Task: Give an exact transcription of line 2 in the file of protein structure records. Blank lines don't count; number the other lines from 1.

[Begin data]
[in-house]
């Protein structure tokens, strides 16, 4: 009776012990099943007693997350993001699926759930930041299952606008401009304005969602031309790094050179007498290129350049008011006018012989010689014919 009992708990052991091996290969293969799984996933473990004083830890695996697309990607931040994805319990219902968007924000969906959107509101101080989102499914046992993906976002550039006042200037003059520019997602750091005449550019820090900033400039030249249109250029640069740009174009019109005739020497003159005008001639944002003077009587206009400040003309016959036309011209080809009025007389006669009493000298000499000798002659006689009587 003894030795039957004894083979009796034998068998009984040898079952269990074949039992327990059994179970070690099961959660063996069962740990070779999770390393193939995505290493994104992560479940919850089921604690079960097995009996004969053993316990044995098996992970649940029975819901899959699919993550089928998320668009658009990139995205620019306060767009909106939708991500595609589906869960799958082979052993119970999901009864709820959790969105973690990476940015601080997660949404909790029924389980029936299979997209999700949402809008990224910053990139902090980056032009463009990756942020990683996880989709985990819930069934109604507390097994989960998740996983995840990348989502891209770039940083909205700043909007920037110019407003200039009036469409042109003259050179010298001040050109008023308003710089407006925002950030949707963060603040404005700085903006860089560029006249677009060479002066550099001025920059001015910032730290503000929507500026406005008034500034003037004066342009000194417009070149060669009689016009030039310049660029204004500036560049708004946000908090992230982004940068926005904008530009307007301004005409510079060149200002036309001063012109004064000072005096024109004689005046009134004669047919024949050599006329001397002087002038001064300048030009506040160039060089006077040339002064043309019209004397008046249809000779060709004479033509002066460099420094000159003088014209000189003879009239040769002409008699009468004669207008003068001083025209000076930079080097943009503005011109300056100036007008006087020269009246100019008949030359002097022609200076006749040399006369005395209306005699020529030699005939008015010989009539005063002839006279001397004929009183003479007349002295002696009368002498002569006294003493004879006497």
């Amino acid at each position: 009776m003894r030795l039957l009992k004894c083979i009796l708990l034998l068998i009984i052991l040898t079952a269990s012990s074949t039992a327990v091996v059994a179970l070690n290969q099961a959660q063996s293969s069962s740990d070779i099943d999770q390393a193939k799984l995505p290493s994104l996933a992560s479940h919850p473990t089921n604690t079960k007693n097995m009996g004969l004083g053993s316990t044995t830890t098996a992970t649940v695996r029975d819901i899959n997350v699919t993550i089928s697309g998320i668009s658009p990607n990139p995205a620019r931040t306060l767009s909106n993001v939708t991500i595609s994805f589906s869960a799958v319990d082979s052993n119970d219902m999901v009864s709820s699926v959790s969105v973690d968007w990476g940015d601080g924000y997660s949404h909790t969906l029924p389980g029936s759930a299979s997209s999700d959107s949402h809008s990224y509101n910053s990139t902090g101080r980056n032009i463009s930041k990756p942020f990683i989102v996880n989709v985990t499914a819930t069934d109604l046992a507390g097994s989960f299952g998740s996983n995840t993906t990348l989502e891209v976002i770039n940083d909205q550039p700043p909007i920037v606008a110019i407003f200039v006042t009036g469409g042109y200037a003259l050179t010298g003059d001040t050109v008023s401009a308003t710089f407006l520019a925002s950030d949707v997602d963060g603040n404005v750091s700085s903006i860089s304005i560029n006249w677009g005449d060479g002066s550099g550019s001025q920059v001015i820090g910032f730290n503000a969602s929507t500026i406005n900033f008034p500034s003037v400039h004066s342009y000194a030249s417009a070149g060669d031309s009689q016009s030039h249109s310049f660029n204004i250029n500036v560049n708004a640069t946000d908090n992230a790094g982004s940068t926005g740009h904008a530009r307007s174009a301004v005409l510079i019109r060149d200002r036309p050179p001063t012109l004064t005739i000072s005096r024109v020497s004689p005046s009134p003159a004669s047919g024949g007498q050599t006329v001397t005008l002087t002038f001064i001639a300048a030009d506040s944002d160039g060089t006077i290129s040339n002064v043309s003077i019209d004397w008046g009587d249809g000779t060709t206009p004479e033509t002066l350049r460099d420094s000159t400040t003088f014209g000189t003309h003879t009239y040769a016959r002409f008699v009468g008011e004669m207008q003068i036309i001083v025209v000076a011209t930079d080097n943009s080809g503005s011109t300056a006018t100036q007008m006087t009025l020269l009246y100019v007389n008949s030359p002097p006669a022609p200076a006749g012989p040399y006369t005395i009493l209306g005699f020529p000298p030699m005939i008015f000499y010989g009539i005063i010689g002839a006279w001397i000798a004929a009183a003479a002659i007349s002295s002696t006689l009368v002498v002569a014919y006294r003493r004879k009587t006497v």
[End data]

């Protein structure tokens, strides 16, 4: 009776012990099943007693997350993001699926759930930041299952606008401009304005969602031309790094050179007498290129350049008011006018012989010689014919 009992708990052991091996290969293969799984996933473990004083830890695996697309990607931040994805319990219902968007924000969906959107509101101080989102499914046992993906976002550039006042200037003059520019997602750091005449550019820090900033400039030249249109250029640069740009174009019109005739020497003159005008001639944002003077009587206009400040003309016959036309011209080809009025007389006669009493000298000499000798002659006689009587 003894030795039957004894083979009796034998068998009984040898079952269990074949039992327990059994179970070690099961959660063996069962740990070779999770390393193939995505290493994104992560479940919850089921604690079960097995009996004969053993316990044995098996992970649940029975819901899959699919993550089928998320668009658009990139995205620019306060767009909106939708991500595609589906869960799958082979052993119970999901009864709820959790969105973690990476940015601080997660949404909790029924389980029936299979997209999700949402809008990224910053990139902090980056032009463009990756942020990683996880989709985990819930069934109604507390097994989960998740996983995840990348989502891209770039940083909205700043909007920037110019407003200039009036469409042109003259050179010298001040050109008023308003710089407006925002950030949707963060603040404005700085903006860089560029006249677009060479002066550099001025920059001015910032730290503000929507500026406005008034500034003037004066342009000194417009070149060669009689016009030039310049660029204004500036560049708004946000908090992230982004940068926005904008530009307007301004005409510079060149200002036309001063012109004064000072005096024109004689005046009134004669047919024949050599006329001397002087002038001064300048030009506040160039060089006077040339002064043309019209004397008046249809000779060709004479033509002066460099420094000159003088014209000189003879009239040769002409008699009468004669207008003068001083025209000076930079080097943009503005011109300056100036007008006087020269009246100019008949030359002097022609200076006749040399006369005395209306005699020529030699005939008015010989009539005063002839006279001397004929009183003479007349002295002696009368002498002569006294003493004879006497």